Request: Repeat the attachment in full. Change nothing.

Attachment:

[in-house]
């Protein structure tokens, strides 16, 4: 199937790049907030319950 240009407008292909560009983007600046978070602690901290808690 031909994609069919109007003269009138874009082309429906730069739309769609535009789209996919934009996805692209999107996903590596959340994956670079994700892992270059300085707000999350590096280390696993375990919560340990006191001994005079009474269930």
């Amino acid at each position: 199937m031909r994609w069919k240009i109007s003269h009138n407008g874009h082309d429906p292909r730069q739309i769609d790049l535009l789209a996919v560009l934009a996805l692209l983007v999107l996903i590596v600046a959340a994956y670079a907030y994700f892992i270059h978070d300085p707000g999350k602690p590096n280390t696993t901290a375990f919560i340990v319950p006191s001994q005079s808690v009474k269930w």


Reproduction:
[in-house]
């Protein structure tokens, strides 16, 4: 199937790049907030319950 240009407008292909560009983007600046978070602690901290808690 031909994609069919109007003269009138874009082309429906730069739309769609535009789209996919934009996805692209999107996903590596959340994956670079994700892992270059300085707000999350590096280390696993375990919560340990006191001994005079009474269930």
């Amino acid at each position: 199937m031909r994609w069919k240009i109007s003269h009138n407008g874009h082309d429906p292909r730069q739309i769609d790049l535009l789209a996919v560009l934009a996805l692209l983007v999107l996903i590596v600046a959340a994956y670079a907030y994700f892992i270059h978070d300085p707000g999350k602690p590096n280390t696993t901290a375990f919560i340990v319950p006191s001994q005079s808690v009474k269930w």